Imagine your grandfather was interviewed about his life, over many hours, some 80 years ago. Everything he says is written down, enough to fill more than 20 notebooks.
You’ve heard that those notebooks hold stories of your grandparents and their grandparents. Stories they would tell as they sat around a fire in the winter, by a river in summer. There are stories about the sports they played, the food they ate, their spirituality, how they celebrated important events. Stories about their songs, dances, artworks. Stories of the events that shaped them, many of which play out even now.
Then you learn that the wife of the person who wrote down your grandfather’s stories has locked the notebooks away. You and your family are not allowed to read them.
This is how it is for a number of Aboriginal people today, among them 81-year-old Vincent (Vince) Copley senior, co-author of this article.
Between 1939 and 1944, Vince Copley’s grandfather, Ngadjuri man Barney Waria, provided information about his people and culture to anthropologist-in-training Ronald Berndt. When Berndt died in 1990, 45 years and an illustrious career later, he’d published only one significant article about Barney Waria and the Ngadjuri people.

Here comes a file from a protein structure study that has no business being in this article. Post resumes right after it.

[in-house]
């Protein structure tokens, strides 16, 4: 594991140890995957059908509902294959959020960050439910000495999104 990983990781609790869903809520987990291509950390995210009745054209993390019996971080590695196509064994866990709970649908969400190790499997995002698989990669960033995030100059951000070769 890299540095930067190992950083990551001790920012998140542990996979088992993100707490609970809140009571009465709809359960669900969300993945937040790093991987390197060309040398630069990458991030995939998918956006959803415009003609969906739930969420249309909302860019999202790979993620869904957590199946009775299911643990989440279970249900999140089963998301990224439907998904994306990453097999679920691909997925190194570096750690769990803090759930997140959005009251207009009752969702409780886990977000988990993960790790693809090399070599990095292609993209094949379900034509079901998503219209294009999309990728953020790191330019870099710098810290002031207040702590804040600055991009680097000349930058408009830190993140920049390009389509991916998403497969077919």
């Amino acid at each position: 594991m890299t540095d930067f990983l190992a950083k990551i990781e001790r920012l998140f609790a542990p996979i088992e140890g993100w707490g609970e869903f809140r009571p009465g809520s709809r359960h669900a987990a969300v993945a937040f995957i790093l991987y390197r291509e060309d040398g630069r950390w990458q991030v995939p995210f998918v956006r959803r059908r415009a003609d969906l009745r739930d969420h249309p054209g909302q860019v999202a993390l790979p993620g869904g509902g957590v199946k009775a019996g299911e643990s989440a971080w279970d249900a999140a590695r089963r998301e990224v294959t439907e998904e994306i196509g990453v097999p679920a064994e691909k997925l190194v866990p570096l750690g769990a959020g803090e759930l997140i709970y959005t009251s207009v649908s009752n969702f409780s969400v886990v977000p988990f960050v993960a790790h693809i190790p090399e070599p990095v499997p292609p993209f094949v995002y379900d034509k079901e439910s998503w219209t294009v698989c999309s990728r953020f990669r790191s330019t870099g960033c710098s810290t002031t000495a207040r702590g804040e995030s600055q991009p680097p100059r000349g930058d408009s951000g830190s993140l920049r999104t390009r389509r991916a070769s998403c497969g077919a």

Four years after his death, Berndt’s wife and fellow anthropologist Catherine Berndt died. Her will, written in 1993 and following her husband’s wishes, stipulated a 30-year embargo on a subset of their extensive collection of papers. This embargo included the Barney Waria notebooks. As it stands, the embargoed material – stored in the Berndt Museum at the University of Western Australia – will not be accessible until 2024.
Vince Copley hopes to see these notebooks before he dies. He would like to be able to read them with his adult children, to give them a fuller picture of their Ngadjuri ancestry. He hopes they may trigger his own memories of his father’s side of the family.